Toronto

Review of missing persons probes sparked by McArthur arrest has cost almost $1M, report says

A Toronto Police Services Board probe into the way investigators tackled missing persons investigations, including victims of serial killer Bruce McArthur, has already spent almost $1 million, just 10 months into its three-year mandate.

Almost a third of the city’s original budget for the review has already been used

The review was sparked by criticisms from the LGBTQ community over how Toronto Police handled missing persons cases, including the victims of Bruce McArthur. (Pam Davies/CBC)

A Toronto Police Services Board probe into the way investigators tackled missing persons investigations, including victims of serial killer Bruce McArthur, has already spent almost $1 million, just 10 months into its three-year mandate.

The independent review, led by the Hon. Gloria Epstein, is working with lawyers from Toronto law firm Cooper, Sandler, Shime & Bergman LLP. 

So far, the firm has billed the board $935,746.88 for work done between September 2018 and July 2019.

The review was ordered in March 2018 following the arrest of McArthur. It was started in response to concerns from some members of the LGBT community about how police handled investigations into the disappearances of men in or near Toronto's gay village, included the eight men McArthur was accused of killing.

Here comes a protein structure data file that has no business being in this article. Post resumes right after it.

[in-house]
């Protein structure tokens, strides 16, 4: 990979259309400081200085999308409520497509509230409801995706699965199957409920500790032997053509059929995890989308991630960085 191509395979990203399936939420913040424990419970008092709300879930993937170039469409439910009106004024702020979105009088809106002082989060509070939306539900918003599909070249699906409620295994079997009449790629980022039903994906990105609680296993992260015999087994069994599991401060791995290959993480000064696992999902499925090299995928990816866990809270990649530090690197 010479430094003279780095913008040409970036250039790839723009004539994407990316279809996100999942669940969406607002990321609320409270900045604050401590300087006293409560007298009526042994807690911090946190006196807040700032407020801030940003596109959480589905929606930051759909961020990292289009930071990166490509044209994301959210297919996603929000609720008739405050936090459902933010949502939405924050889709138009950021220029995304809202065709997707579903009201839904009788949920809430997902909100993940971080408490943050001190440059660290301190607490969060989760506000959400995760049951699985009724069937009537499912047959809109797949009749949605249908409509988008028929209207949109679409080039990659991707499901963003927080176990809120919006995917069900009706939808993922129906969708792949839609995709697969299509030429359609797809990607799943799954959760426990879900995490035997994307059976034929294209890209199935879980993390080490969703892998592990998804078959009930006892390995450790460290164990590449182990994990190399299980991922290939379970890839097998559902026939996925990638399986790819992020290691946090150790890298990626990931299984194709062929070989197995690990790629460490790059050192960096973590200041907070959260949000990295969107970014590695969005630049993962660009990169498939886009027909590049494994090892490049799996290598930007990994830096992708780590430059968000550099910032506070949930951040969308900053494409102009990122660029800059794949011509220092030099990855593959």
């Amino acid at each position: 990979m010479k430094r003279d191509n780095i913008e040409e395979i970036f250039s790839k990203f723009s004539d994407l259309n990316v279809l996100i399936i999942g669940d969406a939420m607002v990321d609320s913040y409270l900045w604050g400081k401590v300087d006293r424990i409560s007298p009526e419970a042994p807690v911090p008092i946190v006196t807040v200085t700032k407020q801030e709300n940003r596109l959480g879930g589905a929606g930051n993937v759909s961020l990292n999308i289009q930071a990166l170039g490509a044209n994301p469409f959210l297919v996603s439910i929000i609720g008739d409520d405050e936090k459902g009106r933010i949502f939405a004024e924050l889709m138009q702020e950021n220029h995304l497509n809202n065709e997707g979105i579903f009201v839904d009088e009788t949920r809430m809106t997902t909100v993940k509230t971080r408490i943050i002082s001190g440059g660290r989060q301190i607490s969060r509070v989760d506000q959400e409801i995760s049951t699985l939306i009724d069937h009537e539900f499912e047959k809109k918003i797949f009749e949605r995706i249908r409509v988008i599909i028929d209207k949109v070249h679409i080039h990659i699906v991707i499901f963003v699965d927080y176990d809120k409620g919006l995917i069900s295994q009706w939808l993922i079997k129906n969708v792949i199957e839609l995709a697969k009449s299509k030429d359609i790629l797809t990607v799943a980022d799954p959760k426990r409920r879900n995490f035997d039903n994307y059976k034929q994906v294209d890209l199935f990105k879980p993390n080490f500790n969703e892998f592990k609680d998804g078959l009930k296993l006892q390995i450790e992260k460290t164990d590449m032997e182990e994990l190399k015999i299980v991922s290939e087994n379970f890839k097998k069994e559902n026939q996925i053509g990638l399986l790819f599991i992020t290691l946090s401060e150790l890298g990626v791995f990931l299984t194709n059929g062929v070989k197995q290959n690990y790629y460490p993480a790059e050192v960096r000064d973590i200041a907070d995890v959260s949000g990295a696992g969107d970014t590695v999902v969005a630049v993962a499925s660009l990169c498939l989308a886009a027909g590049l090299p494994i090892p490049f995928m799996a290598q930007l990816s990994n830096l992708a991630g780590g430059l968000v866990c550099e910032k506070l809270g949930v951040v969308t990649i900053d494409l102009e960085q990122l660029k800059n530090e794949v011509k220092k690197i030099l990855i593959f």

Most of Bruce McArthur all had some known connection to Toronto's gay village. Top row, from left to right: Skandaraj Navaratnam, Andrew Kinsman, Selim Esen and Abdulbasir Faizi. Bottom row, from left to right: Kirushna Kumar Kanagaratnam, Dean Lisowick, Soroush Mahmudi and Majeed Kayhan. (John Fraser/CBC)

In January, McArthur pleaded guilty to eight counts of first-degree murder and was sentenced to life in prison without a chance of parole for 25 years.

Last year, the city budgeted $3 million for the review, which was scheduled to run from September 2018 to April 2020. 

In March, the police services board voted in favour of extending the review until 2021 to include details of the McArthur killings — details which were originally excluded from the review's scope because his case was still before the courts. 

With two and a half years to go in the review, and a third of the city's original budget spent,  it's unclear if enough money has been set aside to cover the inquiry's costs, or how much more might be needed.

CBC Toronto contacted the services board Thursday. No one was immediately available to discuss the expenses.

 

 

With files from Michael Smee

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